I was in Lincoln, Nebraska this weekend for the Midwest Ecology and Evolution Conference (that's some exciting stuff right there). It was a ten hour drive through brown, empty farmland. The only highlights of the drive were crossing the Mississippi (took a couple minutes to figure out what that giant body of water was...doh), seeing all the cool giant wind turbines, and this gas station:
Is this seriously a chain out in the great plains? That's the most horrendous name ever. I was giggling like a 13 year old for a while over this one.
The University of Nebraska Lincoln had a really nice campus. It was a total ghost town though...not just campus, but all of Lincoln. There were no people or cars anywhere. Did they hear the evolutionists were coming and leave or something?
Anyway, the conference itself was pretty good. I got to hear great talks by David Quammen, Svata Louda, Randy Moore, and David Hillis. Randy Moore was the winner of the Discovery Institute's Award for Most Dogmatic Indoctrinator in an Evolutionary Biology Course, and his talk was about the history of creationism in the US. Pretty interesting, since I only knew about modern figures. Since we talked a lot about people like Dawkins and PZ Myers in the Q&A, I introduced myself as the President of the Society of Non-Theists afterwards and got a loud "Good for you!" Woot!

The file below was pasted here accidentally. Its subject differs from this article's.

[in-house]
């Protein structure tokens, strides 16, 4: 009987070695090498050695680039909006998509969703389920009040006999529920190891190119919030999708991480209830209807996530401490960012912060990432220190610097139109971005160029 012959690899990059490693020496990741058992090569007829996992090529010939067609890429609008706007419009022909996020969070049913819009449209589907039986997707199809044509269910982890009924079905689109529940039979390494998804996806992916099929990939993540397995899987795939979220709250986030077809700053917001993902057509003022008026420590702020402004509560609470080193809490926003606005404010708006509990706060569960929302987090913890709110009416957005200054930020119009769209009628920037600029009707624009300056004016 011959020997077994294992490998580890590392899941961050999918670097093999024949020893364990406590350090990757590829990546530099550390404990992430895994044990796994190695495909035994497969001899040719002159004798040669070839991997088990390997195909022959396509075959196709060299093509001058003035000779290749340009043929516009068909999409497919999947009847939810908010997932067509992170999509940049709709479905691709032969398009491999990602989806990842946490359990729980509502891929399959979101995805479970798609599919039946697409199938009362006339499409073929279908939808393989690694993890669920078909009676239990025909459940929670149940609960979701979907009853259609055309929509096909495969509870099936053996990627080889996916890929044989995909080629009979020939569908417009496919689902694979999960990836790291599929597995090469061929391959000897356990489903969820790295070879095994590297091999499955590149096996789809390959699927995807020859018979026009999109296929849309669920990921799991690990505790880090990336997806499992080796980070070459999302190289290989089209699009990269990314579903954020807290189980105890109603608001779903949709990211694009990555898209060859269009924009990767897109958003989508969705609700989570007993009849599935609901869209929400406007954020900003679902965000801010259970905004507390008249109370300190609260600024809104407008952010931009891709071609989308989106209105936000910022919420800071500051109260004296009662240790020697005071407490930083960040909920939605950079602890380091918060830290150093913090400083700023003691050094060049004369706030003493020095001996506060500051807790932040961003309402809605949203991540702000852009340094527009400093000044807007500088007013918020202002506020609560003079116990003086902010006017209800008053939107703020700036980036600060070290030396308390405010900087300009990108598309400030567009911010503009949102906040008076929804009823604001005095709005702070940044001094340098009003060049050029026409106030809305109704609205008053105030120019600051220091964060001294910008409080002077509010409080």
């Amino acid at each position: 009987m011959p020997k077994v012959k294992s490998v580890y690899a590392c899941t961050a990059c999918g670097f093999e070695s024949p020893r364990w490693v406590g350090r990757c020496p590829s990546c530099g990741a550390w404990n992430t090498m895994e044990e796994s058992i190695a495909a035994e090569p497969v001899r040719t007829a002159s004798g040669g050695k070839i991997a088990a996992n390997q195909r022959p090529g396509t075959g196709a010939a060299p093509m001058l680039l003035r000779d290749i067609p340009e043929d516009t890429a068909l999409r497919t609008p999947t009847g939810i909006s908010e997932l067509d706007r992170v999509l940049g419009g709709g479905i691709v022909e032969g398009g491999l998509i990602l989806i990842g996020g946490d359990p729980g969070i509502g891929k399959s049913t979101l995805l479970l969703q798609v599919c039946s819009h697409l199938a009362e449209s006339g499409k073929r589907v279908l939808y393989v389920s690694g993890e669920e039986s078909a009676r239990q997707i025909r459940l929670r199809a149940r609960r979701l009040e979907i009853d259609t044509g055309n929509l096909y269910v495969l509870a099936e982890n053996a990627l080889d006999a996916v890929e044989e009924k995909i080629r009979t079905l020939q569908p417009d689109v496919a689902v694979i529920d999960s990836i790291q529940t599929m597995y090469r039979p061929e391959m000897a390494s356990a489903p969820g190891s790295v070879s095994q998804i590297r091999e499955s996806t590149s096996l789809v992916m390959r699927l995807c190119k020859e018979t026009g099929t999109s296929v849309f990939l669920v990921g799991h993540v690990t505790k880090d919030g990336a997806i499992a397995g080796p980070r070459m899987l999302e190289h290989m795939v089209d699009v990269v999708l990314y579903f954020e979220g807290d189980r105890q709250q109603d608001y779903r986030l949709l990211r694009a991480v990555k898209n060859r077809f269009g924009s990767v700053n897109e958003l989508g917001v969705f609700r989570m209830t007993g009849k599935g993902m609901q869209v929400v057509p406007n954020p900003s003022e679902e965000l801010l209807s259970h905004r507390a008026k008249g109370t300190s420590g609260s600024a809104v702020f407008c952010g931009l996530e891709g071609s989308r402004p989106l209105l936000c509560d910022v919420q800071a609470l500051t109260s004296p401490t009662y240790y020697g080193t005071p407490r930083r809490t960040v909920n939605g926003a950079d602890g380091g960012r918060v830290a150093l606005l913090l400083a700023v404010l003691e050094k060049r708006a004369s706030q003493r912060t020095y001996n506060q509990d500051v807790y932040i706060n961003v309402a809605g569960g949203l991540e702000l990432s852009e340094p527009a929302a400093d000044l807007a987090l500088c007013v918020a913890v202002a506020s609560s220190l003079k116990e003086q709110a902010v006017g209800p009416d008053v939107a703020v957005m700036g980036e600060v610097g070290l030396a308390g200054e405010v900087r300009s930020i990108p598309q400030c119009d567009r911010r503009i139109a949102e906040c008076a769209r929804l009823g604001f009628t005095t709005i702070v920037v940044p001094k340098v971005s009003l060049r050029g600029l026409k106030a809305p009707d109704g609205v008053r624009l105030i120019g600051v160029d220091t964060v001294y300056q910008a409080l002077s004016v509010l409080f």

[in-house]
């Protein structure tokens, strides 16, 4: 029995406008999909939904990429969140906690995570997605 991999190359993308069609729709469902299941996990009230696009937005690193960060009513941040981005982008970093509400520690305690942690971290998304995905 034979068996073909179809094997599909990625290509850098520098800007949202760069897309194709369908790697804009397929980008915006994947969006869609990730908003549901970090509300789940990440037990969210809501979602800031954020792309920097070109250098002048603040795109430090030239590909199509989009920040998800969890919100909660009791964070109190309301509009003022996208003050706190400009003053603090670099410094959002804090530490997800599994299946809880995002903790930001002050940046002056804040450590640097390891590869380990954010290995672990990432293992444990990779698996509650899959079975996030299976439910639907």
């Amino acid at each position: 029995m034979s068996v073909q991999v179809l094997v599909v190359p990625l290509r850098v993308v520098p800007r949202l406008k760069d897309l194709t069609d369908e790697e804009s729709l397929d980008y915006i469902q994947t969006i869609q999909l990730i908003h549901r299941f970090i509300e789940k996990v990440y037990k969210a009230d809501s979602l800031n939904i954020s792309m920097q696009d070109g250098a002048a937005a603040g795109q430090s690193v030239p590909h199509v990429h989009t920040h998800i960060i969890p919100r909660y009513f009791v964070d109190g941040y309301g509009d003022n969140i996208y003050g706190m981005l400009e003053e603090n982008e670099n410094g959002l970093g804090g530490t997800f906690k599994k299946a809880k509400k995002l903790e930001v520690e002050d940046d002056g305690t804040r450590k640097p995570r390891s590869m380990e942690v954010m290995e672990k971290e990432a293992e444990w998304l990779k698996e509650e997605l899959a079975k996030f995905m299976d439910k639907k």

My favorite part was that our poster session was held in Elephant Hall, a natural history museum on campus focusing on mastadons. Their statue pretty much owns our lame Neil Armstrong statue at Purdue:
It was pretty wonderfully random having a poster session surrounded by fossils and fake elephants. It's also home to the largest mastadon statue ever discovered (at least, according to the little informational thingy). I'm really glad these things aren't around anymore. Except for the dwarf mammoth. That thing looked adorable, and was the size of a medium dog. Apparently the ancient Greeks used to think its skull was from a cyclops, since its nasal cavity leaves a weird hole in its head. I just sort of want it as a pet <3
They also had an Irish Elk skeleton, which is my favorite story of runaway sexual selection ever. Not to mention a gigantic armadillo thing:
In conclusion, nature is fucking awesome. This is why I love being a biologist <3